Local conductor makes a strong impression with San Francisco Symphony

United StatesUnited States Montgomery, Simon, Bizet: San Francisco Symphony / Joseph Young (conductor). Davies Symphony Hall, San Francisco, 3.6.2021. (HS)

Joseph Young conducts the San Francisco Symphony (c) Stefan Cohen

Jessie MontgomeryBanner

Carlos SimonAn Elegy: A Cry from the Grave

Bizet – Carmen Suite for Strings and Percussion (arr. Rodion Shchedrin)

The man in front of me, a tall guy with long hair and stuffed into an ill-fitting suit, rocked his body and bounced his head along with the rhythmic music. His companion, her white hair combed back tightly, hardly moved but she seemed rapt with the music. To their right, in the row behind them, a middle-aged man shifted uncomfortably in his seat as the 45-minute main piece unfolded.

On stage, 28 members of the San Francisco Symphony, spread out to fill a stage that in the before-times held 100-plus for Mahler symphonies, lavished their talents on a 70-minute, intermission-less program engagingly introduced and conducted by Joseph Young. Making his San Francisco Symphony debut, the South Carolina native became a local in 2019 when he began a tenure as music director of the Berkeley Symphony across the bay.

If, after more than a year limited to digital performances, the orchestra’s playing in front of this socially distanced audience was just a bit ragged around the edges, the intent of the music came through clearly.

This was especially true of Banner, Jessie Montgomery’s radical reworking of the U.S. national anthem that fits random familiar phrases from the piece into a sort of fantasia. Montgomery, now composer in residence of the Chicago Symphony, wrote the work in 2014, imagining what an anthem for the twenty-first century might sound like. The opening measures thrummed with possibilities and, over its nine minutes, episodes of Latin dance rhythms and allusions to other nations’ anthems and patriotic songs were woven together into a distinctly American statement.

Young’s spoken introduction evoked memories of Michael Tilson Thomas, the orchestra’s long-time conductor, who often set up music new to audiences with pithy observations. Young noted that Banner’s substantial reworking of familiar music echoes what the Russian composer Rodion Shchedrin did with the familiar strains of Bizet’s opera in his Carmen Suite for Strings and Percussion, which concluded the concert.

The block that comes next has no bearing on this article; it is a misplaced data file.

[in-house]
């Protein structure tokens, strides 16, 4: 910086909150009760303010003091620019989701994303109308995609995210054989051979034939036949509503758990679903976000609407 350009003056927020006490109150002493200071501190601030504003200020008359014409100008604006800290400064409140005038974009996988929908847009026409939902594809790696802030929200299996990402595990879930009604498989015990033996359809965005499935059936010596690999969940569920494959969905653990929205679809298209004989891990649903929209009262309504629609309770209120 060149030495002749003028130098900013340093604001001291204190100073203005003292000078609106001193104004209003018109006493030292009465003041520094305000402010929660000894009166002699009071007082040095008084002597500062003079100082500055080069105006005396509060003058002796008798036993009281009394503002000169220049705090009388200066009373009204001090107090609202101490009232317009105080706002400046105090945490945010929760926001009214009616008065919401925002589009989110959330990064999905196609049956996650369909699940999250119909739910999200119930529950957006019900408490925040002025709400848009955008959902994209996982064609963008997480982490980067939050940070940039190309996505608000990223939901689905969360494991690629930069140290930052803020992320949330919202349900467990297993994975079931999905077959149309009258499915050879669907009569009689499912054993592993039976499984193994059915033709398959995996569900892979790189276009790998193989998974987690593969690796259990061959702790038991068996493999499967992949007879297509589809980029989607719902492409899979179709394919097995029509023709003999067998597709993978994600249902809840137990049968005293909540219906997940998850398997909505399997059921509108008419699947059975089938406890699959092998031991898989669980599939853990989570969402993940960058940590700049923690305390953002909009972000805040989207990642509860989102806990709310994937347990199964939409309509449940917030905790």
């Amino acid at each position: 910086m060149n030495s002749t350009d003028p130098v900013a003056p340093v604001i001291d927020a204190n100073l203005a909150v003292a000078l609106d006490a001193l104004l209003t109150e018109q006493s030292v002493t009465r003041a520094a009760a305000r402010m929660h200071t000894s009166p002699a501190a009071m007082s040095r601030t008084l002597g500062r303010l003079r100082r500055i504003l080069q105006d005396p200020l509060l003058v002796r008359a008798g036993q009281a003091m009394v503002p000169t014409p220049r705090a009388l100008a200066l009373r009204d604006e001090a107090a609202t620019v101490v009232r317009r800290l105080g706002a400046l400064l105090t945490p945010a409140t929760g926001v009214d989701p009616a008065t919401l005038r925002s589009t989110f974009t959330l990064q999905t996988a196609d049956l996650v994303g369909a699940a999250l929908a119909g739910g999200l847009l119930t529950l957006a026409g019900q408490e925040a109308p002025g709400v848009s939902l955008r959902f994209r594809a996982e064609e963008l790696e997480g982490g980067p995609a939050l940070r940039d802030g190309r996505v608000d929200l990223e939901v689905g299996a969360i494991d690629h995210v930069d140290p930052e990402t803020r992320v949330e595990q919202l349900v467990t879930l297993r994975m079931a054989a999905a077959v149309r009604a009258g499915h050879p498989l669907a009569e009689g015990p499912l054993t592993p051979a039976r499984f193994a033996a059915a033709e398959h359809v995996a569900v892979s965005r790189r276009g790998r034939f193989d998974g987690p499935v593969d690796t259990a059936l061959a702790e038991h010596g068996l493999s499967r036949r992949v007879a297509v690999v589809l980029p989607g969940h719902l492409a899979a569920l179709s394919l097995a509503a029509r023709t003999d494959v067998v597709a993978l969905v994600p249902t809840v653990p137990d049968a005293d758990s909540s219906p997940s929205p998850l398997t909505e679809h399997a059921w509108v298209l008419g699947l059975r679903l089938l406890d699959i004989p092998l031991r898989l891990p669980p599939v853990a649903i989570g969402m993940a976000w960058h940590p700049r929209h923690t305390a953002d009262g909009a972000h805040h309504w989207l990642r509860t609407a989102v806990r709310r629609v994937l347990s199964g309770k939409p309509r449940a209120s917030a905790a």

This is no simple medley. Although it was written for a ballet version of the opera, it does not follow the familiar story arc. Instead, it reassembles chunks of the music with unexpected but often inspired orchestration and harmonies, sets sections in totally different rhythms, interjects random accents and, just for the hell of it, throws in the Farandole from Bizet’s L’Arlésienne and a few phrases from another Bizet opera. In short, it messes with Carmen like Montgomery does with the national anthem and emerges with something new and entertaining.

At least it does to twenty-first-century ears. Soviet authorities banned Shchedrin’s score shortly after its premiere in 1967 as ‘disrespectful’ to Bizet.

For their part, the orchestra’s percussion crew injected extra layers of energy when added to the strings. They threw themselves into the music’s caustic wit with brilliant execution of harp music on marimbas, atmospheric allusions to familiar tunes on tubular bells and surprise thrusts of loud snare drums. Meanwhile 23 string players valiantly took on the melodic and harmonic chores. Young, intent on keeping the pulse moving, left some of Bizet’s climactic phrases short, but the overall effect was invigorating.

Between these two works, Carlos Simon’s An Elegy: A Cry from the Grave, originally written in 2015 for string quartet, provided a moment of quiet reflection. Though the composer, known for his long association with the singer Jennifer Holliday, wanted to reflect on the deaths of Black men at the hands of police, in purely musical terms its three-minute arc takes a harmonically soothing deep breath, mixing sorrow with hope.

The orchestra’s third set of programs since authorities have allowed audiences to be in the same space as the performers was my first live performance after 15 months of connecting with classical music only via the computer. Gradually, it’s coming back.

Harvey Steiman

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